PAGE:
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BLW Telegram Table (High Dynamic Range version)

BLW Telegram Table (Photo credit: Wikipedia)

When my phone buzzed on that July morning, its screen read SOMETHING’S HAPPENED. DON’T WORRY. I’M OK. The brevity of text messages usually adds to their throw-away quality, but this one might as well have been wirelessed from an ocean liner, holed below the water-line. And the exhortation not to worry? Well, that had me worried. Break-time reconnected me with the world beyond the classroom and the talk was all tubes, buses and bombs. My girlfriend worked at the Royal Middlesex and travelled on the Piccadilly Line. It remained impossible to contact her for several hours. That evening, with no way to travel to work in the immediate future, she was driving to mine down an empty M40. The roadside matrices read: MAJOR INCIDENT IN LONDON TURN ON YOUR RADIO – a scene from a science fiction movie. The day’s sickening events reminded me of the fragility of our lives and dreams and, as my girlfriend travelled westwards, I knew that I wanted to share my life with her, and I knew that I had better get on with it.

old gate latch

Old gate latch (Photo credit: deflam)

Fiona Moore’s opening poem, Postcard, is spare and haunted. ‘Three days, and already I could write / a dissertation on the fastenings of gates’, she writes. The caesura after ‘Three days’ makes the first line falter before it has even begun. The pause also serves to highlight the phrase, which conjures thoughts not only of death, but also of resurrection. The poem then launches into a series of careful observations of the fastenings of gates. Each appears to have been seen for the first time and to have been created for an absent man, as one has a ‘bolt with a spring that’s always too strong’ and there’s an ominous note in ‘the double gate’s hard-edged central loop // with its guillotine rise/drop’. Having spent the last few years living on a farm, I smiled at ‘the frayed / Gordian knot of orange nylon twine, avoided // by climbing at the hinge end’. However, there’s something raw in this image: the knot suggests a problem too difficult to undo without a knife, without a painful wrench and, as a response to the death of a loved one, this poem is loaded with unresolved grief. Each stanza comprises a couplet, suggesting togetherness, yet the walk is solitary, and the presence of the lost other is palpable in the unfamiliar gate fastenings.

Cuff Links

Cuff-links (Photo credit: jronaldlee)

The careful structuring of these poems allows Moore to wrong-foot her reader with devastating results. The Shirt, for example, opens: ‘I didn’t find it for months, your shirt / bundled into a corner in the airing cupboard. / I shook it out. It had been cut / with long cuts, all the way up the sleeves / and up the front, so it looked like a plan / of something about to be put together. / They must have had to work so fast to / save you there was no time to unbutton it’. Again, Moore’s first line is raw, as her speaker uses the impersonal pronoun ‘it’ even before she uses the word ‘shirt’, either suggesting that this item of clothing has assumed totemic significance and has no need of a name, or that even saying the word shirt is difficult. Language is cruel, as the shirt requires the possessive ‘your’, though there is no you to own it. Dramatic as this symbol is, it feels positive, as plans and work imply creative acts. However, this shirt, itself hidden in a corner, demands that the speaker accesses the memory that ‘in three weeks the same thing / would happen to another shirt, a favourite, dull cotton whose thick weave made it look / as if all the pink shell-grains of sand / had come together on one beach’. This is when the poem hits the reader – with force. We were primed for some freak accident, a brush with death but now the effort and drama of our best medical care is revealed as a futile tug of war with death. The violence done to this shirt is more difficult to cope with, as this one is endowed with emotional significance. Its weave has been the subject of intense scrutiny: an eloquent expression of intimate time together, a complex symbol of love and loss.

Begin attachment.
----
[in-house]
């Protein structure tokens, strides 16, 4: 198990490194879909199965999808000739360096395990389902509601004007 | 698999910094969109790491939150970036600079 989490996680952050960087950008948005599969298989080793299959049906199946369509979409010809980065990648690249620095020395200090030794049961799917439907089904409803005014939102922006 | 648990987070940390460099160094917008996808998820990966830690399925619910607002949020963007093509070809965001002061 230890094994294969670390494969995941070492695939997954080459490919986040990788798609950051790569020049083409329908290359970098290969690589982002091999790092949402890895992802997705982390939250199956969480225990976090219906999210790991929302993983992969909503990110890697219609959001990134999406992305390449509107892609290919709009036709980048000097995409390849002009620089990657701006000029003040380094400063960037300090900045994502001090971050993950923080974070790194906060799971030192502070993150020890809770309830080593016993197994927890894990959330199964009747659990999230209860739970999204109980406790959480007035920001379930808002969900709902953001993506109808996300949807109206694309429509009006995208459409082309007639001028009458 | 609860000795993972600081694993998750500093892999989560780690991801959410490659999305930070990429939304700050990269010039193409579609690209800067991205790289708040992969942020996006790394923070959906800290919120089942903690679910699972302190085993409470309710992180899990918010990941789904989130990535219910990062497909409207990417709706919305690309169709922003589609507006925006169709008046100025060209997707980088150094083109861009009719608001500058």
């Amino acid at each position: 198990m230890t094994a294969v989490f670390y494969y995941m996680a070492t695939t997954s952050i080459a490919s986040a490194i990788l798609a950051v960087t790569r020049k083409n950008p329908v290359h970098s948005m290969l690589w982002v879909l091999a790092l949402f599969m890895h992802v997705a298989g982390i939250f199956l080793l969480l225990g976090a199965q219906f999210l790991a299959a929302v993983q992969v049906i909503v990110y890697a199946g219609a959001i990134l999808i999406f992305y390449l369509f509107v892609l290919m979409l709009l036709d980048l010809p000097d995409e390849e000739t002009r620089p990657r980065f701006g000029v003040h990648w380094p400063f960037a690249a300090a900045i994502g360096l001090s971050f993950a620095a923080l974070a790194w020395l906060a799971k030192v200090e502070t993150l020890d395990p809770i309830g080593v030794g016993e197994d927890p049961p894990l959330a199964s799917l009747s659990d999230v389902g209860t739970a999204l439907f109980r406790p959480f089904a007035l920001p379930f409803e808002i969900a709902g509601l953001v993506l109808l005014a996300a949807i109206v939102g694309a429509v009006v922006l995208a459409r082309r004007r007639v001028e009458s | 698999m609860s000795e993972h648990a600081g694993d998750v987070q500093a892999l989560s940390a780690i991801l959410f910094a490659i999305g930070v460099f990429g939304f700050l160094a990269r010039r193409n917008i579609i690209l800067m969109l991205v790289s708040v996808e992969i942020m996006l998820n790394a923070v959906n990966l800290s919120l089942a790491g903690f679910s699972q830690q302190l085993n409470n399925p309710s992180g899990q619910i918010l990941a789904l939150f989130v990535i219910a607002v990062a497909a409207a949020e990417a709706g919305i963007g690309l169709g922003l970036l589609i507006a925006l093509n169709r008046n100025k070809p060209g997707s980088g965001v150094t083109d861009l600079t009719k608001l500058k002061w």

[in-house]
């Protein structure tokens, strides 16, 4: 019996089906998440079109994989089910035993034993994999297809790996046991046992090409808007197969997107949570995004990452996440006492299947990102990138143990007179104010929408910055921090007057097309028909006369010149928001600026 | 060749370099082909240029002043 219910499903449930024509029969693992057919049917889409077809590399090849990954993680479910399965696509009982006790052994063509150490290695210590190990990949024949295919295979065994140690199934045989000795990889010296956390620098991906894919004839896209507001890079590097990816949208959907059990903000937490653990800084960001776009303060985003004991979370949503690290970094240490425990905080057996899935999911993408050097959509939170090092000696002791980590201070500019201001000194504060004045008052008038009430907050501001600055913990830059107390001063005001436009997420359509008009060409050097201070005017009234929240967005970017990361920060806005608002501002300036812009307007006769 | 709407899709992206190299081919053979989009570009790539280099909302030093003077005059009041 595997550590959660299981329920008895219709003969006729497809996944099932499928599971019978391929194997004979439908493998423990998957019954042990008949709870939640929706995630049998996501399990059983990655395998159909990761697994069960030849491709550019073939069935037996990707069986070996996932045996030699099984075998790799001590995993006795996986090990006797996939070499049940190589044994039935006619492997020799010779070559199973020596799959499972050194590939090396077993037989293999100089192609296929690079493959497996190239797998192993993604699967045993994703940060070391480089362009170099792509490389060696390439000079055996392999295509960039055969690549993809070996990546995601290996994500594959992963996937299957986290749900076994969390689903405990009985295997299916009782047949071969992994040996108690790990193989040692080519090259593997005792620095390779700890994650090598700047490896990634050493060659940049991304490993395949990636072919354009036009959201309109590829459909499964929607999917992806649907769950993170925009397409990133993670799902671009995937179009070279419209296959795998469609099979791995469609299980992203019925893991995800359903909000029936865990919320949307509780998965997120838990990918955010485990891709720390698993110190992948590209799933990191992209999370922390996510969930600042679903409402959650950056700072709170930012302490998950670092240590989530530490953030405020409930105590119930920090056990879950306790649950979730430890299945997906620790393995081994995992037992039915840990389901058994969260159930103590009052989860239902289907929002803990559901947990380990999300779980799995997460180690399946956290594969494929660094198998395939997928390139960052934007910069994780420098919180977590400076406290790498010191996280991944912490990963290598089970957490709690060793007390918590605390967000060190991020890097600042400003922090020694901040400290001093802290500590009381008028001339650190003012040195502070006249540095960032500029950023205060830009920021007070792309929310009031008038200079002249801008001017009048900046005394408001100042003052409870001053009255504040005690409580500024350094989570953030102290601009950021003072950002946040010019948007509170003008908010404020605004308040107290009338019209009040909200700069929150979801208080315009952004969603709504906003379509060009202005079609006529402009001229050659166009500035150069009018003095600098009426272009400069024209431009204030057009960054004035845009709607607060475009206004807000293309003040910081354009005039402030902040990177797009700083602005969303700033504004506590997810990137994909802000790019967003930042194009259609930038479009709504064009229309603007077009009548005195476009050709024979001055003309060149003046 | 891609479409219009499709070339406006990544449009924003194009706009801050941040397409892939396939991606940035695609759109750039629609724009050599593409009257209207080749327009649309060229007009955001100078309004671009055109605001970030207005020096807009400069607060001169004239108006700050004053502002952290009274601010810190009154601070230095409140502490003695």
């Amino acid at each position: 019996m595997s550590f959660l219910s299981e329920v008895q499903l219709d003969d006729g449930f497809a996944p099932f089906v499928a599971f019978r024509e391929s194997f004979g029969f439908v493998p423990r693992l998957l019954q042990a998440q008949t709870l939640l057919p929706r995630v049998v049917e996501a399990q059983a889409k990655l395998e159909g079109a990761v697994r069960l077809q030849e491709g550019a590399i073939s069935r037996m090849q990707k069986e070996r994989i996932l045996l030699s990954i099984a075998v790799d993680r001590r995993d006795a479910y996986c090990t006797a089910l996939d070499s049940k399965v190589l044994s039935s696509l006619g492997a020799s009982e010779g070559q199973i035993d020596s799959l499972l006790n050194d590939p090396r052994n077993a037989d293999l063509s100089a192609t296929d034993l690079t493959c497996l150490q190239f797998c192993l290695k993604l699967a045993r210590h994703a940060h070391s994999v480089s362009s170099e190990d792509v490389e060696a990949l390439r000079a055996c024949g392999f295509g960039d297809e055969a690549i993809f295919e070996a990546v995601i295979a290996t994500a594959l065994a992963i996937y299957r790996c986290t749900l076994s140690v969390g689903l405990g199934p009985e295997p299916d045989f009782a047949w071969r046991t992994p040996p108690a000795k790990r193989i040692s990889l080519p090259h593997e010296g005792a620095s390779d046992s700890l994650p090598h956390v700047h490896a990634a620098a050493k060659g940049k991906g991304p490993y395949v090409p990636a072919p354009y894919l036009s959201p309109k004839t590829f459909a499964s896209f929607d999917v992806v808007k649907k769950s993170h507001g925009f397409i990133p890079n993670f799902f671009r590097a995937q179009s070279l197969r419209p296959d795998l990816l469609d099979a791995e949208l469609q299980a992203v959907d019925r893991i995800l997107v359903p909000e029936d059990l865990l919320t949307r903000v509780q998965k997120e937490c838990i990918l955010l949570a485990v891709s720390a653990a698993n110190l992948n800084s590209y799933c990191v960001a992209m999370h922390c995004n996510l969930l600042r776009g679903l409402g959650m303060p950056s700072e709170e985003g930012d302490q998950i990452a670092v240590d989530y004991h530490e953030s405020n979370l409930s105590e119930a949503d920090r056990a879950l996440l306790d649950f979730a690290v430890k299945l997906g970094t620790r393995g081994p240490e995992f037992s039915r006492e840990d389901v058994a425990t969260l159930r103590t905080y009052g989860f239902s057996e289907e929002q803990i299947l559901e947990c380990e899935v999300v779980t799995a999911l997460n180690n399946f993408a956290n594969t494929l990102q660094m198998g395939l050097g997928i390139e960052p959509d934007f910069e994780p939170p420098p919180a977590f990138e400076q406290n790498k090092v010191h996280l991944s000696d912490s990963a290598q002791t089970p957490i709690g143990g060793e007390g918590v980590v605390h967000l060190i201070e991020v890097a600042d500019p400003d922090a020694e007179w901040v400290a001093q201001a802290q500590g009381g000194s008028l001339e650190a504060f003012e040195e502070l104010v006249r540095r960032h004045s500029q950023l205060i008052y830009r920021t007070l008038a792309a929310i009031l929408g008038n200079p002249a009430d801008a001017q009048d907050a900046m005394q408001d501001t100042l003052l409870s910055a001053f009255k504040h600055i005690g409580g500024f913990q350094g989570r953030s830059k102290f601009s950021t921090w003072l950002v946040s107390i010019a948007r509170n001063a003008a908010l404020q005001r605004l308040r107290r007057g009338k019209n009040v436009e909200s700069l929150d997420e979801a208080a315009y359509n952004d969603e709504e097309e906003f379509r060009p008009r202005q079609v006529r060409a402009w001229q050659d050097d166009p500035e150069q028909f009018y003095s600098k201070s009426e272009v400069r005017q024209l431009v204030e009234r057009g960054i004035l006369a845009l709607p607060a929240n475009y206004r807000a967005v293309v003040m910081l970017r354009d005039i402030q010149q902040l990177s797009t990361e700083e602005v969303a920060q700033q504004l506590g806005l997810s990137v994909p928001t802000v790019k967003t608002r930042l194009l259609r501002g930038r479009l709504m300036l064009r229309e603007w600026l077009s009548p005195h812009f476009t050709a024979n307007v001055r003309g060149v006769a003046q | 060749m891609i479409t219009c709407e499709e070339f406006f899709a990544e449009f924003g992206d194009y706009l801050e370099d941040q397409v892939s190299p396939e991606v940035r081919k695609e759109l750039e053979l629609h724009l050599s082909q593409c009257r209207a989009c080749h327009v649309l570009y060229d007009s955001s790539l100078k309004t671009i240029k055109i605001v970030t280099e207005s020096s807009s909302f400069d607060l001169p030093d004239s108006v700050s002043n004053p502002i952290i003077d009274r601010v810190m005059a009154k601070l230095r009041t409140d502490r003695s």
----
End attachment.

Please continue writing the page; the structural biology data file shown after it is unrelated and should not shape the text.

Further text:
English: Image of "Easter Wings", a ...

Easter Wings, George Herbert (Photo credit: Wikipedia)

1010101010… reads as a contemporary twist on George Herbert‘s Easter Wings. However, Herbert the Anglican priest has a font of faith to draw upon and so, as humanity reaches its nadir through its own deliberate fault and Herbert’s lines wilt in sin, God’s intervention allows ascent and Herbert’s lines grow like a poetic wing-beat. In Moore’s poem, no such possibility of redemption or resurrection is allowed and her lines shrink with mortal inevitability. ‘Your death works in binary mode / on/off, forget/remember – / a cold code to decipher, / too late for us’. We are a secular society and nowhere is the pain of a godless of the universe felt more keenly than in our attitudes to death. Reading Moore’s poem, I ache for Herbert’s eventual flight on Easter wings, but this is not for us.

Despite its personal impetus, The Only Reason for Time asks existential questions, and Moore’s poetry is honest and dignified. The humdrum details of domestic life are observed with precision and each note the collection strikes rings true. It takes no shortcuts and smoothes no corners. Yet, above all, this collection is testament to the endurance of the human spirit and, despite Fiona Moore’s restrained articulation of the pain of loss, something does come of nothing; these terrific poems, wrestled from the darkness, matter so much because the now is all we have and we need the inspiration to have the courage to love – and lose.

Buy The Only Reason for Time from HappenStance Press.

Read Fiona Moore’s blog, Displacement.